There’s just one problem: there are different rules for different stadiums. Here’s what you need to know about the Covid rules before you book your ticket for any of the upcoming fixtures. 

How many fans are allowed in the stadiums? 

According to a recent decision by the federal and state governments, football stadiums around the country are allowed to fill half of their seats and sell up to 25,000 tickets to fans. 

Of course, how much this limit affects the overall atmosphere – and the football clubs’ bottoms lines – depends on the capacity of the stadium. In Borussia Dortmund this weekend, the full 25,000 tickets have been sold – but that only equates to 30 percent of the stadium’s full capacity.

READ ALSO: German football: Which Bundesliga club should I support?

Meanwhile, in the stadium owned by Berlin’s FC Union, selling just 11,000 tickets is enough to fill half of the available seats. 

What do I need to show to get in? 

That really depends on the stadium in question, although in general anyone over the age of six will need to show a negative test or proof of vaccination or recovery – the so-called ‘3G’ rule – to enter the grounds. But other clubs, such as FC Cologne, have decided to only permit people who are vaccinated or recovered to attend matches from August 28th onwards – with exceptions for people who can’t get vaccinated, like children and pregnant woman.

At Mönchengladbach’s Borussia Park stadium, however, unvaccinated fans can enter with a negative test, though visitors who’ve stayed in a high-risk or virus variant area over the past two weeks will be unable to enter – along with people who’ve had recent contact with someone who has Covid. 


If you want to see action like this at FC Cologne’s stadium, you’ll need to get your Covid jabs sorted first. Photo: picture alliance/dpa/dpa-Zentralbild | Robert Michael

Meanwhile, Borussia Dortmund has taken a middle ground. While the 3G rule applies in principle, only 1,000 of the available 25,000 tickets will be sold to people who are providing a negative test. The remaining 24,000 seats will only be available for those who are vaccinated against – or recently recovered from – Covid. 

If you’re not vaccinated and are keen to see a match, it’s worth checking on your local club’s website beforehand or sending them an email to double-check whether you will be allowed in.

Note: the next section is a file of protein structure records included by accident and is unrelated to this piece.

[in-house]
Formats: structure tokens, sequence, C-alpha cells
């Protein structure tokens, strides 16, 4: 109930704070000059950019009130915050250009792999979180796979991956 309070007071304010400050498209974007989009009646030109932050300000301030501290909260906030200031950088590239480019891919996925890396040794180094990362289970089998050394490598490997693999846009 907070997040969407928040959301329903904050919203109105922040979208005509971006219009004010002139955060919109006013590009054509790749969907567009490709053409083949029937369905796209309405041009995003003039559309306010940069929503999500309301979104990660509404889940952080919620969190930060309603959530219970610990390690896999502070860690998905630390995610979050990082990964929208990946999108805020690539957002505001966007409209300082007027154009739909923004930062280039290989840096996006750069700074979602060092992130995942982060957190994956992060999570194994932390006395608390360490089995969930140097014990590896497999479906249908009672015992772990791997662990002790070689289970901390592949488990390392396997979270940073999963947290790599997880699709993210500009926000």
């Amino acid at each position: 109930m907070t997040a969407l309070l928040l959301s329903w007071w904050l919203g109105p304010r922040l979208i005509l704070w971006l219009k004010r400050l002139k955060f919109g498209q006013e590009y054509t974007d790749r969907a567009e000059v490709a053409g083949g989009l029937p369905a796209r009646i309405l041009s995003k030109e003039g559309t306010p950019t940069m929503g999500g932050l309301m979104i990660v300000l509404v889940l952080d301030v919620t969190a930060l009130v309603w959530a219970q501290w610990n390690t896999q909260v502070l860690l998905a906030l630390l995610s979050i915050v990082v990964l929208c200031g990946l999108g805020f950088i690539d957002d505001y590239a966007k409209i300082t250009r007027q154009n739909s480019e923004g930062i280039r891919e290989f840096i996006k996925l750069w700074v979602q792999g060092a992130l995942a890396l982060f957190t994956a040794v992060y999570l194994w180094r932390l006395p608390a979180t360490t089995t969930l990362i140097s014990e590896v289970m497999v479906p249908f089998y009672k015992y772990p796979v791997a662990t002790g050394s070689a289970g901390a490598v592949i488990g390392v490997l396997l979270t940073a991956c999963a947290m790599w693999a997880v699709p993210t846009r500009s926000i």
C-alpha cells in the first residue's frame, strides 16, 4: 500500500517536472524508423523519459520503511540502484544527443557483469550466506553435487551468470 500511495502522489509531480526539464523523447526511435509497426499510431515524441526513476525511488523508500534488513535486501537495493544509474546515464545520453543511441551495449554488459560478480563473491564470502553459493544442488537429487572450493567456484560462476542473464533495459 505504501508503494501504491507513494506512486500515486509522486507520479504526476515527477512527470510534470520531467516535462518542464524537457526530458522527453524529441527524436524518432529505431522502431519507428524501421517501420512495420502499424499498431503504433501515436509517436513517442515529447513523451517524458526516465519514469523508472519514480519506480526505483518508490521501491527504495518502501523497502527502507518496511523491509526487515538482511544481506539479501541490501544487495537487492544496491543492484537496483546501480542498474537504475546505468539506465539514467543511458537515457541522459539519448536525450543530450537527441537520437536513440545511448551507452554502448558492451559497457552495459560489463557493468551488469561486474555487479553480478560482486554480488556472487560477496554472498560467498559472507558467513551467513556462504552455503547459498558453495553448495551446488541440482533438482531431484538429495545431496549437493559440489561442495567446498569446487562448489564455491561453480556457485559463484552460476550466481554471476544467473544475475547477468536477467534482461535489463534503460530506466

What else do I need to know about? 

You’ll need to bring a FPP2 mask with you to matches to wear in your seat and while heading to the bathroom or bar, and also observe social distancing rules – meaning staying 1.5 metres apart from your fellow fans.

In most states, you’ll also need to provide your contact details, which will be saved by the club and potentially passed on to local health authorities in order to monitor a potential Covid outbreak. 

Will these rules continue throughout the season?

That’s still an open question. If infection rates in Germany continue to rise or high-profile superspreading events occur at future matches, the government could potentially crack down further on sports events in autumn.

This could involve limiting the seat numbers even further, or (more controversially), introducing a ‘vaccinated-only’ rule for entering stadiums. 

READ ALSO: Should Germany bring in Covid restrictions for unvaccinated people only?

A recent outbreak of Covid in the Mainz football team has also dampened celebrations slightly in the run-up to the start of the Bundesliga – leaving club owners urgently calling for both fans and footballers to get vaccinated. 

Speaking to WDR ahead of the season’s start, FC Cologne’s managing director Alexander Wehrle said widespread vaccination was the best route back to normality – a message reiterated by Bayern Munich coach Julian Nagelsmann.